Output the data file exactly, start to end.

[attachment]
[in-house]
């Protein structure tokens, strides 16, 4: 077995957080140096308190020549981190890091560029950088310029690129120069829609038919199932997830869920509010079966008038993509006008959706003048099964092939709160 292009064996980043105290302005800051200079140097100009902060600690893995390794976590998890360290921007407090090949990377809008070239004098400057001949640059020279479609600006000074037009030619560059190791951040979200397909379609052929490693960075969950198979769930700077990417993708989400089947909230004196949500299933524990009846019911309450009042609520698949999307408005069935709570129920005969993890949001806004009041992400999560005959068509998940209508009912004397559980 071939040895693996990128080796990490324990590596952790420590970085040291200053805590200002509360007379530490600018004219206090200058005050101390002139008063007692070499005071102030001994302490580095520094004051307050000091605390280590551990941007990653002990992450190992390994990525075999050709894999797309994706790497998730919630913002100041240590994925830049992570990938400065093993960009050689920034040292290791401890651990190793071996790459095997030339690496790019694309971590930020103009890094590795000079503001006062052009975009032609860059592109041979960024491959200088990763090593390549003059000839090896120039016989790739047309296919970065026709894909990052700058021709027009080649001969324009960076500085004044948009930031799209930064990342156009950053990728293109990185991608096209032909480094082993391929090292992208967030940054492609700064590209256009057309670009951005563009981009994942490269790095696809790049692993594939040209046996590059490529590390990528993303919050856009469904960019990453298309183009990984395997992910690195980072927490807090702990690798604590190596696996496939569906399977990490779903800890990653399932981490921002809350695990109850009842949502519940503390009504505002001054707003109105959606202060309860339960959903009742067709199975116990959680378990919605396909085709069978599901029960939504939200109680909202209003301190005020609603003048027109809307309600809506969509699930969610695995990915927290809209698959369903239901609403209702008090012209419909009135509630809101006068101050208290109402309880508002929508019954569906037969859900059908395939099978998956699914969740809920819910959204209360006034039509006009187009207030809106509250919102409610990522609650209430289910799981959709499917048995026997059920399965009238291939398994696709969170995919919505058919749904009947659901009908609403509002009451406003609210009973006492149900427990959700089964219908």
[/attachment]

[in-house]
């Protein structure tokens, strides 16, 4: 077995957080140096308190020549981190890091560029950088310029690129120069829609038919199932997830869920509010079966008038993509006008959706003048099964092939709160 292009064996980043105290302005800051200079140097100009902060600690893995390794976590998890360290921007407090090949990377809008070239004098400057001949640059020279479609600006000074037009030619560059190791951040979200397909379609052929490693960075969950198979769930700077990417993708989400089947909230004196949500299933524990009846019911309450009042609520698949999307408005069935709570129920005969993890949001806004009041992400999560005959068509998940209508009912004397559980 071939040895693996990128080796990490324990590596952790420590970085040291200053805590200002509360007379530490600018004219206090200058005050101390002139008063007692070499005071102030001994302490580095520094004051307050000091605390280590551990941007990653002990992450190992390994990525075999050709894999797309994706790497998730919630913002100041240590994925830049992570990938400065093993960009050689920034040292290791401890651990190793071996790459095997030339690496790019694309971590930020103009890094590795000079503001006062052009975009032609860059592109041979960024491959200088990763090593390549003059000839090896120039016989790739047309296919970065026709894909990052700058021709027009080649001969324009960076500085004044948009930031799209930064990342156009950053990728293109990185991608096209032909480094082993391929090292992208967030940054492609700064590209256009057309670009951005563009981009994942490269790095696809790049692993594939040209046996590059490529590390990528993303919050856009469904960019990453298309183009990984395997992910690195980072927490807090702990690798604590190596696996496939569906399977990490779903800890990653399932981490921002809350695990109850009842949502519940503390009504505002001054707003109105959606202060309860339960959903009742067709199975116990959680378990919605396909085709069978599901029960939504939200109680909202209003301190005020609603003048027109809307309600809506969509699930969610695995990915927290809209698959369903239901609403209702008090012209419909009135509630809101006068101050208290109402309880508002929508019954569906037969859900059908395939099978998956699914969740809920819910959204209360006034039509006009187009207030809106509250919102409610990522609650209430289910799981959709499917048995026997059920399965009238291939398994696709969170995919919505058919749904009947659901009908609403509002009451406003609210009973006492149900427990959700089964219908």